“My guitar style is a combination of Southern Blues, Rock, Urban Funk and Southern Soul. I picked up all the different pieces from various periods in my development. It continues to evolve as I gain more experience. My favorite guitar is without a doubt the Fender Stratocaster. I started with it and it’s never changed. It’s like my third arm! My favorite amp was and remains Marshalls. I know most Blues cats tend to use Fender amps, but they just don’t have enough balls for me. I want to feel the guitar go right through my shoes!!”

What characterizes the sound of Gregg Wright? How do you describe your music philosophy?
“My sound comes from my fingers and very deep in my soul. Although I have my amp preferences, no matter what I play through, I’ll always sound like me. My music philosophy is to reach as high as I can and allow the music to flow as pure and honest as possible. There is always something new to learn, so I’m never satisfied.

Are there any memories from Mick Fleetwood, which you’d like to share with us?
“Mick Fleetwood is a person totally dedicated to excellence in his craft as well, but in a different way. He is a master at getting great groups of people together and getting great things to happen musically.”

Which of historical blues personalities would you like to meet? What turns you on? Happiness is……
“I would have liked to meet and talk with Elmore James. Man, that stingin’ electric slide he played was somethin’ else!! What turns me on is life itself. There are so many wonderful, simple things . . . rain, blue sky, forests, animals, clouds and so on.   Happiness is family, friends, good food, good wine and making my living doing what I love!

What advice would you give to aspiring musicians thinking of pursuing a career in the craft?
“Do it for the right reasons. Do it because you love music and can’t live without it! Don’t do it to become famous or as a fast way to get women & money. Those are illusions and will lead to nothing but sadness, bitterness and disappointment. Being a musician takes a lot of courage and dedication. It is not for the faint of heart!”

What do you think is the main characteristic of your personality that made you a bluesman?
“The desire to tell my story, my way!”

If you go back to the past what things you would do better and what things you would avoid to do again?
“I would definitely learn the business side of music. Early in my career, I paid no attention to the business of music and as a result found myself in very unhappy situations over which I had no control. I would also avoid excessive partying and drugs. It was never a problem for me, but I’ve seen it destroy many great musicians.”

How has the music business changed over the years since you first started in music?
“Nowadays, an artist has much more control over his or her music product. You don’t need to go to a major record label anymore, to be heard. Technology and the internet have brought about artistic freedom and empowerment on a massive scale. When I started out, your only chance of being heard was to make a deal with a major label. In most cases, this was like signing your soul to the Devil. You were literally at their mercy. You had no control over your product and you never got paid. At best, maybe you got famous, but fame in itself is not success. Fame is simply, fame. Now is the very best time to be a music artist. I own my record label, publishing company and have complete control of my music and how it’s presented.  Nobody can tell me what to do, what to play and I keep control of my record sales. That’s empowerment. I hope more musicians take control of what they do!”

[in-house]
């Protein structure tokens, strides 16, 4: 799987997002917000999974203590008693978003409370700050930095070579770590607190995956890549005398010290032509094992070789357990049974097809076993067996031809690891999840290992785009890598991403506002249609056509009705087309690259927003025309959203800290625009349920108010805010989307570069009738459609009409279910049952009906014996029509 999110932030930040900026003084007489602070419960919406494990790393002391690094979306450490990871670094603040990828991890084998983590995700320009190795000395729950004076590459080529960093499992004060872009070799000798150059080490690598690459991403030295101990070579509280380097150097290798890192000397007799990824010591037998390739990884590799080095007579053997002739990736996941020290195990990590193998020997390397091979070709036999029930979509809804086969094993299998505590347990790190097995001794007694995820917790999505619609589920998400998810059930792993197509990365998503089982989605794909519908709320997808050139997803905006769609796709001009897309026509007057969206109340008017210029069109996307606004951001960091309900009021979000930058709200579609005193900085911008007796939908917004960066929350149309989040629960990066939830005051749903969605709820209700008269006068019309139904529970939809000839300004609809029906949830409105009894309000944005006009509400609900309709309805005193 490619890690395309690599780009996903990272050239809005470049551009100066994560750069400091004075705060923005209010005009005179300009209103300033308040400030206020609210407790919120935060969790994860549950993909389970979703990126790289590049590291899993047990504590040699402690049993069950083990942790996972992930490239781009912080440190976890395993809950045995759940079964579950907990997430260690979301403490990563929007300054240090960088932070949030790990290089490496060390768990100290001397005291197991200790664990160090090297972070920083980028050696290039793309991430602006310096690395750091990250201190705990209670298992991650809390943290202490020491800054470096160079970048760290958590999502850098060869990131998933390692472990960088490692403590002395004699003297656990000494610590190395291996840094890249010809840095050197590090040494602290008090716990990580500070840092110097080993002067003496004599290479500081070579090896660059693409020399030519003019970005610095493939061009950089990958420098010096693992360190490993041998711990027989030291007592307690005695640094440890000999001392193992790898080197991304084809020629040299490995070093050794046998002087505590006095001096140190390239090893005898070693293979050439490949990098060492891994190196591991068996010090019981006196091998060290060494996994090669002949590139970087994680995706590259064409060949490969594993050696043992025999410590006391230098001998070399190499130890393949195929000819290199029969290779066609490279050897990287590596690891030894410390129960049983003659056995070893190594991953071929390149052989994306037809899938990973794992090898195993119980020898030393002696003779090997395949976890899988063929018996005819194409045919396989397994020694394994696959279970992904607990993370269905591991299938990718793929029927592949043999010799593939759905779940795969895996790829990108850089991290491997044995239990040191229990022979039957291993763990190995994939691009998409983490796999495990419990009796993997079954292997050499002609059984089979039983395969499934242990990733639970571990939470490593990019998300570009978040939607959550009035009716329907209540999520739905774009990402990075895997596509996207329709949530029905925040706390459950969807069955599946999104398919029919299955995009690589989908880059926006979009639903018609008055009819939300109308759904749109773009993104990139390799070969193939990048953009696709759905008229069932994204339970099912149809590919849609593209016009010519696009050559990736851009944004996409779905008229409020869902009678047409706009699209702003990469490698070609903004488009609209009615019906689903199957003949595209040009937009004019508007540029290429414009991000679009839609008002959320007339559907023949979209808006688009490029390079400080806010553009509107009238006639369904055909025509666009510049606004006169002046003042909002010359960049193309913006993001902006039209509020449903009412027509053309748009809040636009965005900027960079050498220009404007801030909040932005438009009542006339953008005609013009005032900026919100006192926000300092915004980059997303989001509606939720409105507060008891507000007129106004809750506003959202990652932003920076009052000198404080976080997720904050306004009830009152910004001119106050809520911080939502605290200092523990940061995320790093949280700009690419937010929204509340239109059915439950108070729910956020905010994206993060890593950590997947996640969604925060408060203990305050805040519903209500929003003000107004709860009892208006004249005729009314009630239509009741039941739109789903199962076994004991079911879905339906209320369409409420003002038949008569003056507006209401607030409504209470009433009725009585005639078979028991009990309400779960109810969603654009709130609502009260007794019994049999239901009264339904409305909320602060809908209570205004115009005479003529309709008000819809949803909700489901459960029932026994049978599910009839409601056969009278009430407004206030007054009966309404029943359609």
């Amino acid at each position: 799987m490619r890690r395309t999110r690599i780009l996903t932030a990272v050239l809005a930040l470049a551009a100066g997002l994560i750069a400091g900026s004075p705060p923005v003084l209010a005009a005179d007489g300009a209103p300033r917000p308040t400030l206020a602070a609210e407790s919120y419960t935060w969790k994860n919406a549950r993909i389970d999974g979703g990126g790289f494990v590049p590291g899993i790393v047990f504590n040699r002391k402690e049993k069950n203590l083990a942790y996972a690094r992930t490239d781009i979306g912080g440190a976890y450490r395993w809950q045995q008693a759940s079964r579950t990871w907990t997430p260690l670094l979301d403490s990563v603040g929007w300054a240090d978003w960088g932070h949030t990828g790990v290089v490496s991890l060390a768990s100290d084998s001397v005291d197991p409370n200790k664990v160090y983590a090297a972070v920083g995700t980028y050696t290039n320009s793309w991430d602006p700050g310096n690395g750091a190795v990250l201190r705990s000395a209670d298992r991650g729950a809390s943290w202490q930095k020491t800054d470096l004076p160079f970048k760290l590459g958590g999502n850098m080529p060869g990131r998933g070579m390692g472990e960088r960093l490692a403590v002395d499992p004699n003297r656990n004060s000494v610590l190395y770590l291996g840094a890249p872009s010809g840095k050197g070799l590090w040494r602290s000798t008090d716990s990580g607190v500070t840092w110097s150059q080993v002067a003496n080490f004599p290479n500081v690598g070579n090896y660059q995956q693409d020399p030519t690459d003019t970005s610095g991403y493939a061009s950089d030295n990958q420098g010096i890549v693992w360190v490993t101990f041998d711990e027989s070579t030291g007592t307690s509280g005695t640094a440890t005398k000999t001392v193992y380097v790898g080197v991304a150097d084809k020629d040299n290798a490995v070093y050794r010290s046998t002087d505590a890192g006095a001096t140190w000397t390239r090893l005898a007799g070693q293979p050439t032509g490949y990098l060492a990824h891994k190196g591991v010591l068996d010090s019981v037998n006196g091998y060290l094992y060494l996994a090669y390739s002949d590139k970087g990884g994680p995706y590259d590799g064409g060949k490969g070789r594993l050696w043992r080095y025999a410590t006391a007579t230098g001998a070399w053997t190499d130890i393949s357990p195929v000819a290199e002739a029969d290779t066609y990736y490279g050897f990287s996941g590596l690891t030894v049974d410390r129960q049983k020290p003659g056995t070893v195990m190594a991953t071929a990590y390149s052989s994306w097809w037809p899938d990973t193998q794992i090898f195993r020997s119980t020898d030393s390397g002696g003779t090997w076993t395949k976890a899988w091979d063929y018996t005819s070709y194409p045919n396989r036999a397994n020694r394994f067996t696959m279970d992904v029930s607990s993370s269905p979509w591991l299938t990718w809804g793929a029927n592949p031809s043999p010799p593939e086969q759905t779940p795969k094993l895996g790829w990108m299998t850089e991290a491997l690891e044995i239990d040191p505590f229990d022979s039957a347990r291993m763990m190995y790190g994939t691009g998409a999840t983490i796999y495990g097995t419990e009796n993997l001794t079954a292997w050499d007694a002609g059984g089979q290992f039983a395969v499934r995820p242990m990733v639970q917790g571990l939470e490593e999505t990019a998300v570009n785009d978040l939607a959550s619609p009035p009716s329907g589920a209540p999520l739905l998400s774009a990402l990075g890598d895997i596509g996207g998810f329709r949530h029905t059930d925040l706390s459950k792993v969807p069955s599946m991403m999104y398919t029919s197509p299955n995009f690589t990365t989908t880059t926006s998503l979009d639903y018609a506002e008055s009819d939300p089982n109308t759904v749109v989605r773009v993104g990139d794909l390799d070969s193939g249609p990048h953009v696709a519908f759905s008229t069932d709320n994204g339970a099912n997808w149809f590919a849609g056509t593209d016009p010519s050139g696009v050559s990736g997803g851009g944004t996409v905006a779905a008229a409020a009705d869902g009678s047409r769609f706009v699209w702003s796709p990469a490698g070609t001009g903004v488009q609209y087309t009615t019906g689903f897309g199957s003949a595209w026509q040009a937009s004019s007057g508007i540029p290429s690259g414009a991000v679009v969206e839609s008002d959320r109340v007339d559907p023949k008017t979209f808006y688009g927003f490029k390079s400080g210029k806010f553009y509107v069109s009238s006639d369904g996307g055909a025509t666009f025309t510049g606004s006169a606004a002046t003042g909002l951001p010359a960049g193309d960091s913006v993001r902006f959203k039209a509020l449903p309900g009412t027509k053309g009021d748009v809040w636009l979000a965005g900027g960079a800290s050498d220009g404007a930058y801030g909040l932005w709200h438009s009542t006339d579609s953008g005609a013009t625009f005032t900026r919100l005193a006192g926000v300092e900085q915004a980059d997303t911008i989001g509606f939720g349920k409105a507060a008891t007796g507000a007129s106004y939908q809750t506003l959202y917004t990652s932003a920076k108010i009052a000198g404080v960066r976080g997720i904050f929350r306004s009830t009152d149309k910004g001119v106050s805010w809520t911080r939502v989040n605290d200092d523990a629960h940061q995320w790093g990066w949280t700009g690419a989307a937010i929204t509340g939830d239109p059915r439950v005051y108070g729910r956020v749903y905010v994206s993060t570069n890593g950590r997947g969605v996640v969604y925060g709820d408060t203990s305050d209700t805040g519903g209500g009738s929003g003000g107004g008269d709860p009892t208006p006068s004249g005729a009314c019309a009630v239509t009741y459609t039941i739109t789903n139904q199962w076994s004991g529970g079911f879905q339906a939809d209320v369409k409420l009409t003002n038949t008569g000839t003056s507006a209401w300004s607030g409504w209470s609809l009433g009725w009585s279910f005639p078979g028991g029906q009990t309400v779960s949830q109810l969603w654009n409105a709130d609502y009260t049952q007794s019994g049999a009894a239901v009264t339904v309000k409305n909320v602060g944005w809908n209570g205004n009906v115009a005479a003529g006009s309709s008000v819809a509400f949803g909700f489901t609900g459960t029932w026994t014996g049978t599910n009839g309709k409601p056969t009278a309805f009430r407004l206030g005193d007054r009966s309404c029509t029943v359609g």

What is the “think” you miss from the 70s?
“Absolutely nothing!”

Some music styles can be fads but the blues is always with us.  Why do think that is? Give one wish for the BLUES
“The Blues remains with us because it tells the truth about people and life. However, my one big wish for the Blues is that it is allowed to grow and evolve like everything else on this little blue planet we call Earth. Too many people have very fixed ideas about the Blues and what it’s supposed to be. So called “Blues purists” aren’t purists at all. I’d call them “Blues suffocators”, because their fixed, rigid attitudes don’t allow for the natural growth of the form. As a result, we see and hear a lot of Blues clichés and rehash on record and at a lot of Festivals. This will surely kill off any chance of the Blues remaining a vital, living form of expression.  It will end up in a museum! So, this Blues snobbery has to stop because it is impossible to do 1936 in 2012.”

Which is the most interesting period in your life and why?
“Right now is the most interesting and productive period in my life. I have a wonderful family, a beautiful home, a full production recording studio where I can work in complete freedom and enjoy being a professional musician more than ever. What could be better than that?”

Gregg Wright - Official site